Retailers, consumers and prices
The leather goods company posted a lower quarterly profit, but said business was stabilizing at its North American stores at pre-December levels. The company has refrained from deep profit-sapping discounts in a strategy that has preserved the status of its brand but hurt sales.
Chief Executive Lew Frankfort said consumers have some optimism that the worst of the uncertainty is behind them and Coach has greater visibility into how shoppers will behave in the coming months.
Coca-Cola also reported a lower profit, but its results met analysts’ expectations. That came a day after rival PepsiCo posted a better-than-expected quarterly profit and offered $6 billion to buy the remaining stakes in its two largest bottlers as it seeks to better control its distribution and cut costs.
According to a survey by research firm NPD Group, total U.S. sales of beauty products (sold mainly in department stores) fell 3 percent to $8.38 billion in 2008.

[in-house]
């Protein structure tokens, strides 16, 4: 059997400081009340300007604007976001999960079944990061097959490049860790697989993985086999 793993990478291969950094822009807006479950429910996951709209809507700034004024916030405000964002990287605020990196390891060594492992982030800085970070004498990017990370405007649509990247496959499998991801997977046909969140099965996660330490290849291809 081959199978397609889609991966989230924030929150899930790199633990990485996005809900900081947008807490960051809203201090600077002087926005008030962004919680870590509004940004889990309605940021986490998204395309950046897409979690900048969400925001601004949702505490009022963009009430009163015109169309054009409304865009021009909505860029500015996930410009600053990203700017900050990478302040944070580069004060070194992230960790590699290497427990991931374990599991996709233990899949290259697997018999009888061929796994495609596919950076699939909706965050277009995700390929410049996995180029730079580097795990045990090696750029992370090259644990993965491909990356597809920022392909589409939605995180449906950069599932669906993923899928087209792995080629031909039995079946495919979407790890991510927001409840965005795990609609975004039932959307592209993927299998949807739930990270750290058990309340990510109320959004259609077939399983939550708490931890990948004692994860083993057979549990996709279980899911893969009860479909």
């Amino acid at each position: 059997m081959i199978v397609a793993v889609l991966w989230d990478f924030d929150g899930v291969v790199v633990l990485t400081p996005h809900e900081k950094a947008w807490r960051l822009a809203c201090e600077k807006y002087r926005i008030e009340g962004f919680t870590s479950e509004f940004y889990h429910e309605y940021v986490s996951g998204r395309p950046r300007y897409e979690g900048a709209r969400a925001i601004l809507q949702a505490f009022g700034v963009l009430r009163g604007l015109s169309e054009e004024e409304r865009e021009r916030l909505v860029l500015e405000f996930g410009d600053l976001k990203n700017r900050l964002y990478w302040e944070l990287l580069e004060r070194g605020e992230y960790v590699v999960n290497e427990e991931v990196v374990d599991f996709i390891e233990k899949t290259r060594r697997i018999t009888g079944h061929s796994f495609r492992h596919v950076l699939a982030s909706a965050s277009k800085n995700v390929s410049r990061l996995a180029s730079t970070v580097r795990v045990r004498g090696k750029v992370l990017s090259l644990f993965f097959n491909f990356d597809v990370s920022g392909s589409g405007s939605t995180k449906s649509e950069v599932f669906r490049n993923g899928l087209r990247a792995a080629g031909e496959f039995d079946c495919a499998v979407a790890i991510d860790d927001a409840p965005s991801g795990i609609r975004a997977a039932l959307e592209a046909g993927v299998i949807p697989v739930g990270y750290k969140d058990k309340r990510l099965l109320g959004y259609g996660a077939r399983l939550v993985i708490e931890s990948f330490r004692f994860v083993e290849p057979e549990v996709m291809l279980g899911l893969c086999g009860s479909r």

Check out Avon’s declining sales.
The world’s largest direct seller of cosmetics just spent however much money you have to spend to get an ad on NBC right before the Super Bowl, trying to recruit people to sell for Avon.
The pitch was that in these tough economic times, being an Avon rep was a good idea. It’s a good way to earn extra money, and, since it was essentially your own business you couldn’t be fired, the commercial said.
One question: who are all these new Avon Ladies going to be selling to?
The global economy is in tatters. Avon posted fourth-quarter profit below analysts expectations and sees more difficulty in 2009.
Sales fell 9 percent, though that was due to the stronger dollar. But even a 2 percent sales increase in local currencies was somewhat anemic.
So, who is Avon calling on?
Also in the basket:
Walgreen January sales up 0.4 percent
Liz Claiborne to cut 725 U.S. jobs
A CEO gets a rare second act (WSJ)
Check out people buying only what they use.
Remember when every time you went to the store you bought toilet paper, paper towels and other basics just so that you wouldn’t run out?
Well, those days appear to be gone.
As companies like Colgate-Palmolive and Procter & Gamble report earnings, one thing becoming clear is that consumers are now using up everything they have in their cupboards before buying replacements.